Until 1983, British mental health legislation had provided doctors and other state professionals with the power to hospitalise and treat people deemed to be mentally ill without their consent. This power was inherited from Victorian legislation. The 1983 Mental Health Act supposedly set certain limits on this legacy, in the interests of the civil liberties of patients. As the twenty-first century draws near and the Dickensian asylums close down, our data allows us to review whether or not we indeed now live in a relatively enlightened period. Two questions in particular are of interest. First, are legal safeguards such as the Mental Health Act Commission and that part of the 1983 Mental Health Act concerning consent to treatment (Section 57) really effective? Second, if a patient is technically ‘voluntary’ or ‘informal’ (that is, not formally detained under the Act), does this guarantee them the right to informed consent?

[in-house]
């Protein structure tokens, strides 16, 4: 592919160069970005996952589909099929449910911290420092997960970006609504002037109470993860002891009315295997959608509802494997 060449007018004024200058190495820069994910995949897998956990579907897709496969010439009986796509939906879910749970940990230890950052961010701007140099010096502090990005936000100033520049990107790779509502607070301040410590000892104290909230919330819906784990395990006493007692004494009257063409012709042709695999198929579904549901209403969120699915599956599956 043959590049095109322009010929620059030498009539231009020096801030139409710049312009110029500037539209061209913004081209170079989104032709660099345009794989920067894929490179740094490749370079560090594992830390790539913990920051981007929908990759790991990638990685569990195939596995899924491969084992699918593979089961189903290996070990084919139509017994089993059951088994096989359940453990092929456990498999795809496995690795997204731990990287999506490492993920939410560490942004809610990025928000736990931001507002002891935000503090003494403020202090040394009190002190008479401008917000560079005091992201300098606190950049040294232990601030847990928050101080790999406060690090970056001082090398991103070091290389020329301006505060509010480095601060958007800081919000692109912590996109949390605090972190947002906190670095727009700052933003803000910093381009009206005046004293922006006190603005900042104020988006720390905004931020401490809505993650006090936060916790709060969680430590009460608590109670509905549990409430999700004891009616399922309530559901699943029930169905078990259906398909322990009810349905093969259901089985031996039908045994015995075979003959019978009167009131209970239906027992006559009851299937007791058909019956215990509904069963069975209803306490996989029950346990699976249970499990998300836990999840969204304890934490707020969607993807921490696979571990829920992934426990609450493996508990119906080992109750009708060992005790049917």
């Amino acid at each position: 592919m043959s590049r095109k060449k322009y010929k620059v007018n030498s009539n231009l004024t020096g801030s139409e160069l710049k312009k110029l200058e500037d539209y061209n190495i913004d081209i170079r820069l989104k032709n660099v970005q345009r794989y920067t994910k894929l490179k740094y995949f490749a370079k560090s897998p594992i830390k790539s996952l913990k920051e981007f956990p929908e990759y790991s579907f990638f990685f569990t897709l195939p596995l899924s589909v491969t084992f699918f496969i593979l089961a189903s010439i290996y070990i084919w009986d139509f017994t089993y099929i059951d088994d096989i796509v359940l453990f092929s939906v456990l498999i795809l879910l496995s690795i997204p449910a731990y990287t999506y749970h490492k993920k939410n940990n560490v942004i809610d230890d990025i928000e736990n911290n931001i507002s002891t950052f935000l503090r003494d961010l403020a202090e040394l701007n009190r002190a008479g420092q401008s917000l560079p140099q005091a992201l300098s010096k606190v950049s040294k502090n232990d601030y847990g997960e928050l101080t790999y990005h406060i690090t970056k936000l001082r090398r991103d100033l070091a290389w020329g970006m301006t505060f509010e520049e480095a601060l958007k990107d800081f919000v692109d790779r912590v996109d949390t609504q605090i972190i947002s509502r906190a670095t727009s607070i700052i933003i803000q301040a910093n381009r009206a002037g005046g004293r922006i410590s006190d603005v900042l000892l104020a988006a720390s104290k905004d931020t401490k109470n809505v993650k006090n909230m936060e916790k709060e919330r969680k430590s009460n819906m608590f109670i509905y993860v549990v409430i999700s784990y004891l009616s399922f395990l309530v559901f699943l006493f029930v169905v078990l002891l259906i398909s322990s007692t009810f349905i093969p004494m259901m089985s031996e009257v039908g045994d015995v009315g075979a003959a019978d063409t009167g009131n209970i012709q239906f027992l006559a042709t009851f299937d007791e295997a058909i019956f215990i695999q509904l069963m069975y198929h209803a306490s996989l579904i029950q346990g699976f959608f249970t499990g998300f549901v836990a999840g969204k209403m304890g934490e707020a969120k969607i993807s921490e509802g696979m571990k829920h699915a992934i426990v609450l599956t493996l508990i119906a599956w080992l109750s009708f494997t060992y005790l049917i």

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Notes and References
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